UPDATE: And this one has to go up high. To my shame and embarrassment, I failed utterly to see Amado Guevara’s name on Motagua’s roster. And, yes, it’s there on the CONCACAF official site roster. I have no excuse. Guevara is suited up in #20.
It was a conspiracy, an act of collusion between my two East Coast partners on this site. We entered discussions as to who was going to cover what in this week of tournaments – e.g. Olympic qualifying and the CONCACAF Champions Cup – and, apparently, I lost. We played some game, Ryan had a number in his head, I was supposed to guess the number, I guessed wrong, blah, blah, blah. Anyway, I lost, so I’m covering the CONCACAF Champions Cup for Center Holds It. And I’m not happy about it.
OK, that’s a big lie. I volunteered. In truth, I wake up most days thankful the other two contributors tolerate my rambling and off-subject posts. Besides, Breton knows more about the players in Olympic qualifying than I do so it’s a good fit. I, on the other hand, have a lot of learning to do. After all, only two of the clubs in the 2008 CONCACAF Champions Cup come from Major League Soccer (MLS): DC United and the Houston Dynamo. That leaves six clubs, more or less, for me to figure out. That project begins below.
Before getting to that, CONCACAF’s official site posted a couple useful items: rosters each of the eight clubs will take into the quarterfinals. They also posted a tournament bracket, so we can all see who gets who now and in the semifinals to come. One thing that caught my eye there: assuming all three get past the first round, DC, not the Dynamo, gets Mexico’s CF Pachuca; here I thought there was some kind of rule. Again, assuming all goes as expected, Houston would get Mexico’s Atlante FC in the semis.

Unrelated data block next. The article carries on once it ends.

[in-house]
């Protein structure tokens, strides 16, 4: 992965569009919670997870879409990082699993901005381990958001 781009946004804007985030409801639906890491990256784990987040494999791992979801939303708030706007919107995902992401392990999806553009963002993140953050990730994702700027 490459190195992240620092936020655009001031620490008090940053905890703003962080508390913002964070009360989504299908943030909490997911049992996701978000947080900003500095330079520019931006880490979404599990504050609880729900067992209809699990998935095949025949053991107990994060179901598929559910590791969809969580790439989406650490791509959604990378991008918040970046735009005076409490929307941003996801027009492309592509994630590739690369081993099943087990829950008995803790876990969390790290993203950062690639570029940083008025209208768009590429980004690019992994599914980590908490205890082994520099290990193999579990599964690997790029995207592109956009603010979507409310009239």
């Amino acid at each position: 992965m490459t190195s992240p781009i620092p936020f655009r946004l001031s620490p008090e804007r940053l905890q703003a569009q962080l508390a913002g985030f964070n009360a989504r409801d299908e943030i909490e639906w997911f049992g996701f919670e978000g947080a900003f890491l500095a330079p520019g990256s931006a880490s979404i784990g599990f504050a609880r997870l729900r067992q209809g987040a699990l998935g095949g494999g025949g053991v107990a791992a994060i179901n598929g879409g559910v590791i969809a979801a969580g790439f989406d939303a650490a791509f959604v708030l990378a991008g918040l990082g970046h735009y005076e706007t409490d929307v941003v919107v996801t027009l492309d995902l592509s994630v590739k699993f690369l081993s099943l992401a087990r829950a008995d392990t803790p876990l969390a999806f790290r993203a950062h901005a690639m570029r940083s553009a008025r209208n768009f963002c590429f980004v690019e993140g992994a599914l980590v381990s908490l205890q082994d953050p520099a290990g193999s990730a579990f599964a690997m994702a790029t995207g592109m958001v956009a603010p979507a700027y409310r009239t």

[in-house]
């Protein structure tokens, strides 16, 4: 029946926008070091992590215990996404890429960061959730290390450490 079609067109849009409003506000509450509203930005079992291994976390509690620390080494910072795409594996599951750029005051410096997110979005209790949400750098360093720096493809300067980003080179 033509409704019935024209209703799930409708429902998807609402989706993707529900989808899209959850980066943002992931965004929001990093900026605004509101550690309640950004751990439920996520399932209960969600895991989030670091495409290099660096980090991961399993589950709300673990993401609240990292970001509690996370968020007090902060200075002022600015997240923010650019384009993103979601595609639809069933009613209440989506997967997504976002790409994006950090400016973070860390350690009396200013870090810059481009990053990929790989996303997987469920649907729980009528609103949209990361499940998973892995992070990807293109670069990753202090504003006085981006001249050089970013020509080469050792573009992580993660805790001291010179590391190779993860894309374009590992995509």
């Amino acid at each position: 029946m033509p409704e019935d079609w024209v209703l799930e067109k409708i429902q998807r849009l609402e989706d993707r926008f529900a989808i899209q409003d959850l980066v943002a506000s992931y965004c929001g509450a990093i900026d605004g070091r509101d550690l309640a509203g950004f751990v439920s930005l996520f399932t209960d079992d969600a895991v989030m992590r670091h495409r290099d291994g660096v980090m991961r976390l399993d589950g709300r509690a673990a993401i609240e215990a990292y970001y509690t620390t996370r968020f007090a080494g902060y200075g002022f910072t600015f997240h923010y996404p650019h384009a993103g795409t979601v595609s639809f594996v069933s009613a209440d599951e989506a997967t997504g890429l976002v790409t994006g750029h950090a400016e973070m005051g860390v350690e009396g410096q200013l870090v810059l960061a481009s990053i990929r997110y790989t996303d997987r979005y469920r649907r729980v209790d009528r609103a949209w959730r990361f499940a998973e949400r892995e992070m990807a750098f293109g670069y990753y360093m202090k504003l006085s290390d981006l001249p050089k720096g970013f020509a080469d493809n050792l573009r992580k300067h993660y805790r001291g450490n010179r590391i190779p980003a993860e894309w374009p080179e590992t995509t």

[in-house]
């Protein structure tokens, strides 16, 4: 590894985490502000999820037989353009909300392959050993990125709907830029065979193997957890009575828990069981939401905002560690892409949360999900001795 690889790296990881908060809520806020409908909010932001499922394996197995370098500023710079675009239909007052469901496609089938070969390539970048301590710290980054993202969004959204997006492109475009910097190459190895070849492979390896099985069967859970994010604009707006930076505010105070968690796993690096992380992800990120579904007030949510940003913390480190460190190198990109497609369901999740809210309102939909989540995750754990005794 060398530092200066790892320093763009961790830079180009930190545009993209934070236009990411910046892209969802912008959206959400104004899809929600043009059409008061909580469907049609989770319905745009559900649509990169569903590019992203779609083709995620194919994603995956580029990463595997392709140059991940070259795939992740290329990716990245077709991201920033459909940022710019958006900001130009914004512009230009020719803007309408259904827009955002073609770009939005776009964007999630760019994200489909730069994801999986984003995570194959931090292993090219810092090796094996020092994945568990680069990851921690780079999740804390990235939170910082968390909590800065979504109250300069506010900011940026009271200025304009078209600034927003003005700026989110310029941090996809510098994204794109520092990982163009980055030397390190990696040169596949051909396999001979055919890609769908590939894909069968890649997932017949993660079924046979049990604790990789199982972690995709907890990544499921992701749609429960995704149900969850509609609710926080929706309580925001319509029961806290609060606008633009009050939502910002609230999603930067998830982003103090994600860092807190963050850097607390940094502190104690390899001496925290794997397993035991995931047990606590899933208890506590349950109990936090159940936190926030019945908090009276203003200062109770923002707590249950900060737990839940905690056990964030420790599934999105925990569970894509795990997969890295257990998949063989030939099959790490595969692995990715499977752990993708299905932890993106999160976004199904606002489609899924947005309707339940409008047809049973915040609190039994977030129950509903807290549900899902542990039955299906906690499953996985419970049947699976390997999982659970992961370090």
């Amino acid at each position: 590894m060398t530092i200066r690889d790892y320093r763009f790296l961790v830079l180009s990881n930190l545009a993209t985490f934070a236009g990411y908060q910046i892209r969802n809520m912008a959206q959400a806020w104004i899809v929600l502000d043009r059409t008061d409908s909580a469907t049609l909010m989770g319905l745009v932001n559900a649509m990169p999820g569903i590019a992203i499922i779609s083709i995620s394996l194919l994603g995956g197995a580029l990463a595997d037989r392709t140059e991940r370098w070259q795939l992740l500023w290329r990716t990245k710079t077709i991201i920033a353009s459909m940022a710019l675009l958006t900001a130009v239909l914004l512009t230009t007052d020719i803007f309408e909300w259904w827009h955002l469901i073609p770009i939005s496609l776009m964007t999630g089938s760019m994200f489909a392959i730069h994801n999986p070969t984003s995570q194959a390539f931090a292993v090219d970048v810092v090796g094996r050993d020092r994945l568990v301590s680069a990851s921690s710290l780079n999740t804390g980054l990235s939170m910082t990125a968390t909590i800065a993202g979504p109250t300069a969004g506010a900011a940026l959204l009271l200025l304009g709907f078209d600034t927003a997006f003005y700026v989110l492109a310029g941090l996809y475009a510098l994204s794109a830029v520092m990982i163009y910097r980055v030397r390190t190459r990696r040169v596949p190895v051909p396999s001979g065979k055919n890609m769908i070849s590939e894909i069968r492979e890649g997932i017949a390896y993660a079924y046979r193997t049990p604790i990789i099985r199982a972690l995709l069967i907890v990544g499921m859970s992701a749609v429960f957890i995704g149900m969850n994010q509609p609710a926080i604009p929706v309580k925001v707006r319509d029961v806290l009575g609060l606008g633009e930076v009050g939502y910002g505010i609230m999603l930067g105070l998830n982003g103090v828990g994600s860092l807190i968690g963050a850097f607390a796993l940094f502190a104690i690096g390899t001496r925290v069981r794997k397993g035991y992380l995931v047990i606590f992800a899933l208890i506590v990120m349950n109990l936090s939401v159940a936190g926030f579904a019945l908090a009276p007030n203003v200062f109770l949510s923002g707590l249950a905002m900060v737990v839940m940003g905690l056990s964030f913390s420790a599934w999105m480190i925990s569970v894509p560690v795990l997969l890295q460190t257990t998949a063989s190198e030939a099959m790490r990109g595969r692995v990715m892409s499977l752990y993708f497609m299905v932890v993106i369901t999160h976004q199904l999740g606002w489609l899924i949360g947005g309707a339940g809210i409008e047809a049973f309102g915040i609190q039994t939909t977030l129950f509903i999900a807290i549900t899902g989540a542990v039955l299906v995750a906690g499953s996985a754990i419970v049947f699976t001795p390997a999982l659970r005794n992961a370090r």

Rounding out the eight-team competition bracket are Harbour View FC (Jamaica), CD Motagua (Honduras), Deportivo Saprissa (Costa Rica), and CSD Municipal (Guatemala). I’ll get previews ahead of all the games, hopefully sooner than I did today. Ideally, future editions will gain from observations made during previous games. For now, though, I’m stuck with the web…and my gringo-specific/limited research skills. Opening day features just one game: CD Motagua versus CF Pachuca. I mentioned everything going according to plan in the previous paragraph; a big theme of these previews will be the odds of the smaller teams upsetting plans. What can we expect out of Motagua tonight?
Who is this Club Deportivo Motagua? First, let’s pause to thank that nerd for inventing Wikipedia….OK, done. The wiki entry dubs Motagua is “one of the most successful and renowned in Honduras.” Then again, it also contains some beautiful, Babelfish passages:
“The metropolitan club is one of the best of Honduras and Central America and already has accumulated many championships, being also an old acquaintance of the CONCACAF Champions’ Cup, where has participated in diverse opportunities although yet has not been able to arrive a final hostess; in 1986 had her but noticeable action al to achieve the fifth position.”
“Pitifully in 1972-73 the national championship was declared nil, depriving him to Motagua to be judged the title that it had almost in the market, since carried an almost insurmountable advantage on its escort to few dates of the end.”